Published November 29, 2012
DOHA, Qatar – A Qatari poet was sentenced Thursday to life in prison for an Arab Spring-inspired verse that officials claim insulted Qatar's emir and encouraged the overthrow of the nation's ruling system, his defense attorney said.
It was the latest blow from a widening clampdown on perceived dissent across the Gulf Arab states.
The verdict in a state security court is certain to bring a fresh outpouring of denunciations by rights groups, which have repeatedly called for the release of poet, Muhammad ibn al-Dheeb al-Ajami. It also marks another example of tough measures by judicial and security officials in the Gulf against possible challenges to their rule since the Arab Spring revolts began last year.
The poet's lawyer, Najib al-Nuaimi, said he planned to appeal.
"This judge made the whole trial secret," said al-Nuaimi. "Muhammad was not allowed to defend himself, and I was not allowed to plead or defend in court. I told the judge that I need to defend my client in front of an open court, and he stopped me."
Al-Ajami was jailed in November 2011, months after an Internet video was posted of him reciting "Tunisian Jasmine," a poem lauding that country's popular uprising, which touched off the Arab Spring rebellions across the Middle East. In the poem, he said, "We are all Tunisia in the face of repressive" authorities and criticized Arab governments that restrict freedoms.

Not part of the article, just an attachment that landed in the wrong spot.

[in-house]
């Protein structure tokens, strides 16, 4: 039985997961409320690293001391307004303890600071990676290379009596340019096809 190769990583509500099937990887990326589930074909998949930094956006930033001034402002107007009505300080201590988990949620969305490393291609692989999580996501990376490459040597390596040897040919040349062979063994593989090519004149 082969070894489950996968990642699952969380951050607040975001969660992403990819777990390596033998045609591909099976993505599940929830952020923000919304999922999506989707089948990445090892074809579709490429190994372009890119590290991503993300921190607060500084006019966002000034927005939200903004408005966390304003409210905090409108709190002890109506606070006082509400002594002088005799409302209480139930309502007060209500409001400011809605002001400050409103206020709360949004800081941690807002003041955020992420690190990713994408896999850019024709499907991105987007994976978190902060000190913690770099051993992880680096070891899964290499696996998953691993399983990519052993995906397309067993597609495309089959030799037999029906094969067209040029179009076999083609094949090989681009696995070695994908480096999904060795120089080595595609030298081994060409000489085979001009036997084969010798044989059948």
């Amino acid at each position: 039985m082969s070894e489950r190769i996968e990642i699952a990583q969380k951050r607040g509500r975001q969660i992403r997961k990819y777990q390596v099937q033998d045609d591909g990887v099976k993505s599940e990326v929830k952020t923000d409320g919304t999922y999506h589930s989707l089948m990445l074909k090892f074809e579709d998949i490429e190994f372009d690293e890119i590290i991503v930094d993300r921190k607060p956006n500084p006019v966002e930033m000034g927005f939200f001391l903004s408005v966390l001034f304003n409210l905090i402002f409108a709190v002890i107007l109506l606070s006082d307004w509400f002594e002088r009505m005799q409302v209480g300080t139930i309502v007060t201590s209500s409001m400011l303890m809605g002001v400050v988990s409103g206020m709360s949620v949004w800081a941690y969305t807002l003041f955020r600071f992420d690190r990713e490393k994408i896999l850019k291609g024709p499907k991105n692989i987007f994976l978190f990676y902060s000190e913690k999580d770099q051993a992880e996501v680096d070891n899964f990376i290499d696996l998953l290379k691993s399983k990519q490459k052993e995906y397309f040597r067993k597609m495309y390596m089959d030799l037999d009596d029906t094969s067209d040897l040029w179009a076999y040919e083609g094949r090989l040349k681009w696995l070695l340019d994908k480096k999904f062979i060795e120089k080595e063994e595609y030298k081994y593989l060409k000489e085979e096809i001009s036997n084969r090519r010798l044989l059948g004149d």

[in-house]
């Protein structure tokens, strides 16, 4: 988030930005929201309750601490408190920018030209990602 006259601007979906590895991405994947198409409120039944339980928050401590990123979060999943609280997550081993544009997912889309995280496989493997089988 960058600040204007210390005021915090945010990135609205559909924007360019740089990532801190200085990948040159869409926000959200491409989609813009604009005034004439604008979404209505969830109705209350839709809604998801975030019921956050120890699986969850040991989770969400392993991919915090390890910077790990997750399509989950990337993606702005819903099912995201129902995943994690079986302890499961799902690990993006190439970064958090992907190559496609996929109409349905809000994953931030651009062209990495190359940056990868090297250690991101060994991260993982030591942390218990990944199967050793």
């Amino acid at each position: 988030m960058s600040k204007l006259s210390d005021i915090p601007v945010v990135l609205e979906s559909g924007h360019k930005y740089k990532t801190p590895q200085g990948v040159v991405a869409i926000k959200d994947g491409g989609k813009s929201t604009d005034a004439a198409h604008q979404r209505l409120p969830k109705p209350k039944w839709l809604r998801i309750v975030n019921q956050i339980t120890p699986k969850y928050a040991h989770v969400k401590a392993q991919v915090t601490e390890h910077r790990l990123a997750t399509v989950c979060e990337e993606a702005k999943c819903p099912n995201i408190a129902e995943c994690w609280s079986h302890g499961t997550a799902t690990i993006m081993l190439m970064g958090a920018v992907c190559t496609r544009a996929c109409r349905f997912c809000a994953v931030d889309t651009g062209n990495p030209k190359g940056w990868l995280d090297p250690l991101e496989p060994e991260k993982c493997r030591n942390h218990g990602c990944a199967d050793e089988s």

Qatari officials charged al-Ajami with "insulting" the Gulf nation's ruler and "inciting to overthrow the ruling system." The latter charge could have brought a death sentence.
Al-Nuaimi said al-Ajami, a third-year student of literature at Cairo University, has been held in solitary confinement since his arrest.
Gulf regimes have stepped up crackdowns on a range of perceived threats to their rule, including Islamist groups and social media activists. Earlier this month, Kuwait arrested four people on charges of insulting the emir with Twitter posts, and the United Arab Emirates imposed sweeping new Internet regulations that allow arrests for a wide list of offensives, including insulting leaders or calling for demonstrations.
Last year, Bahrain issued a royal pardon for some protest-linked suspects, including a 20-year-old woman sentenced to a year in prison for reciting poetry critical of the government's effort to crush a Shiite-led uprising against the Sunni monarchy.